25th Washington, D.C. August 17, 1958August 23, 1958 Theme: "The Challenge of Changing Patterns." An evaluating of the past and planning for the future. Plans made for the Golden Anniversary Period. The Member-at-Large category adopted. Approximately 1,000 attendees. Held Jointly with Alpha Kappa Alpha [1][2][14]
26th Palmer House Hotel, Chicago, Illinois August 14, 1960August 21, 1960 Theme: "The Creative Life in Freedom and Dignity." Resolution to complete the Maternity Wing of the Chania Medical Center in Kenya, West Africa. Resolution to support the stand taken by young Negro Americans to secure equal rights. [1][2][15]
27th Americana Hotel, New York City, New York August 11, 1963August 17, 1963 "The Golden Anniversary Jubilee" Theme:"The Past Is Prologue" Decision to participate in March on Washington for Jobs and Freedom on August 28, 1963. Vote to launch voter registration drive among Negros. Hosted by Delta Sigma Theta New York Alumni Chapter. [1][2][16][17]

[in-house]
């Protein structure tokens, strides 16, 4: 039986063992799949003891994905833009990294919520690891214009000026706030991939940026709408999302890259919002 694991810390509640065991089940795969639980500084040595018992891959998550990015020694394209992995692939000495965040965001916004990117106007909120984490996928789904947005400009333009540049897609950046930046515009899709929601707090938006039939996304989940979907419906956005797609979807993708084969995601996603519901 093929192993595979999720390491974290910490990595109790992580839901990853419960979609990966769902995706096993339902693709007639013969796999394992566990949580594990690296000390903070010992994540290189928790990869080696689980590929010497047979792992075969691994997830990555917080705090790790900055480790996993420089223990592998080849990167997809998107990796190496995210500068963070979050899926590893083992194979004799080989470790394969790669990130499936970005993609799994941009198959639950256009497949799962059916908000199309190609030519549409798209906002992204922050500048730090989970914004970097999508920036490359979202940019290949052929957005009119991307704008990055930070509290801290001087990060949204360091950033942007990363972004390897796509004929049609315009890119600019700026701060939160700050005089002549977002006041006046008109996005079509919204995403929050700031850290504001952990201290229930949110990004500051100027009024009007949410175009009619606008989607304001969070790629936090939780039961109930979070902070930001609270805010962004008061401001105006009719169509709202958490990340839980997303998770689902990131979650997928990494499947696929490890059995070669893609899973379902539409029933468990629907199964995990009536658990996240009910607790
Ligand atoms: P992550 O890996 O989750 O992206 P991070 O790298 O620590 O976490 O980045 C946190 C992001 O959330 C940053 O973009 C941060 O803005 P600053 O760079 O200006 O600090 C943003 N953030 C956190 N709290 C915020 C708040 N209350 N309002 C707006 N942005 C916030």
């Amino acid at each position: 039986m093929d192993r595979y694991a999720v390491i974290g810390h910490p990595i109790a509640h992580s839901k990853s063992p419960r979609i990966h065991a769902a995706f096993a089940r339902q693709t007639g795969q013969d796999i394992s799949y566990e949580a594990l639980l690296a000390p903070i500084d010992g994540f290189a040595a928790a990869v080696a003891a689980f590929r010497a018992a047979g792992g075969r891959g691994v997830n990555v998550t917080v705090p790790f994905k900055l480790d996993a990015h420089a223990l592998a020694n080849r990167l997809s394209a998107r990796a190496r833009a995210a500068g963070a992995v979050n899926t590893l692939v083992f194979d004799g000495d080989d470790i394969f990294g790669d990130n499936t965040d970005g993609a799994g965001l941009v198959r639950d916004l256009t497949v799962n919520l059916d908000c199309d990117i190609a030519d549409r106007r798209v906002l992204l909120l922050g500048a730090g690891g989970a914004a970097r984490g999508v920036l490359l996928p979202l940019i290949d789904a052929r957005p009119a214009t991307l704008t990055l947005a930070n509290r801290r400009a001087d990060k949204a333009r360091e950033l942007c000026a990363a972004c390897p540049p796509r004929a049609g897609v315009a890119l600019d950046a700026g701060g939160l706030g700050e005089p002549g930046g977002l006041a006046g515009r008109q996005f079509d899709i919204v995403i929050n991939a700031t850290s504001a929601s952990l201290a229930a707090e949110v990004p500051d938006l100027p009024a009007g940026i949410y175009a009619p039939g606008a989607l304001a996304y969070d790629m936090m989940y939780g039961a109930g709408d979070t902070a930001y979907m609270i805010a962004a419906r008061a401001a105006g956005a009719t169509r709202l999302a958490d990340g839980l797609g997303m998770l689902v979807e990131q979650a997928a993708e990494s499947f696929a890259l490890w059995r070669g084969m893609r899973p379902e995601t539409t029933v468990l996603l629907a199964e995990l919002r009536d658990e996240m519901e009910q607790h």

28th Ambassador Hotel, Los Angeles, California August 14, 1965August 19, 1965 Theme: "The Woman's Role in Civil Rights and War on Poverty" [2][18]
29th Cincinnati, Ohio August 14, 1967August 18, 1967 [2][19][20][21]
30th Baltimore, Maryland August 10, 1969August 18, 1969 Theme:“One Nation or Two? , . . One Nation!” [2][22][23]
31st Houston, Texas August 8, 1971August 13, 1971 [2][24]
32nd Atlanta, Georgia August 1973 Congresswoman Barbara Jordan delivered speech. [2][25][26]
33rd Seattle, Washington 1975 Premiere of "Countdown at Kusini" starring Ossie Davis and Ruby Dee [2][27]